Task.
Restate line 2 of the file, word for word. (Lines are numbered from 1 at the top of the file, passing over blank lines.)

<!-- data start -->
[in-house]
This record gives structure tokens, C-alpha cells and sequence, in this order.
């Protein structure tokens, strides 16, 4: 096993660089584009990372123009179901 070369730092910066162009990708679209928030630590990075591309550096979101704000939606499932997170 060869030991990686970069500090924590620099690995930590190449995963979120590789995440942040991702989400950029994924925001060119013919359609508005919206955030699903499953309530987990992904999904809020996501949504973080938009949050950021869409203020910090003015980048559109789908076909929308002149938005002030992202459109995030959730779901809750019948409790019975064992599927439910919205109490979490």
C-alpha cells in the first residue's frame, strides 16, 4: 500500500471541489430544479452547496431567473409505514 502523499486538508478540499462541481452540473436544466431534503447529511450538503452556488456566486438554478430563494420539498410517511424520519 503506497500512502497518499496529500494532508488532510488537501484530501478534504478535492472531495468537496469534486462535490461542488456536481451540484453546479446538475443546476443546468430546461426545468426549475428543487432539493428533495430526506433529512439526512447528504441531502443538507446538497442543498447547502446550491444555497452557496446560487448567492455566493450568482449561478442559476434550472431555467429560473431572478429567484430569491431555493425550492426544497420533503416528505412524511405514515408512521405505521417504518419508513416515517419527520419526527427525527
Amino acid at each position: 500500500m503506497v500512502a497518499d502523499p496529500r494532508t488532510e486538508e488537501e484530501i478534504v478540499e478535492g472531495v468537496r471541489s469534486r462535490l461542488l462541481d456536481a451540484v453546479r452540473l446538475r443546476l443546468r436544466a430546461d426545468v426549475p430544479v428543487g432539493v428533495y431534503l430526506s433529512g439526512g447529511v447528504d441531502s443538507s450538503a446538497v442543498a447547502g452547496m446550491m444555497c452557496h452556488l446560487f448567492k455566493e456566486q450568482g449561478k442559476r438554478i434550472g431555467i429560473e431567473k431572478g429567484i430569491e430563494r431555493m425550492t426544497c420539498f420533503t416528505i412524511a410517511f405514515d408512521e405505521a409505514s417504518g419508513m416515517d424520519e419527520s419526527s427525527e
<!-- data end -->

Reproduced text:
This record gives structure tokens, C-alpha cells and sequence, in this order.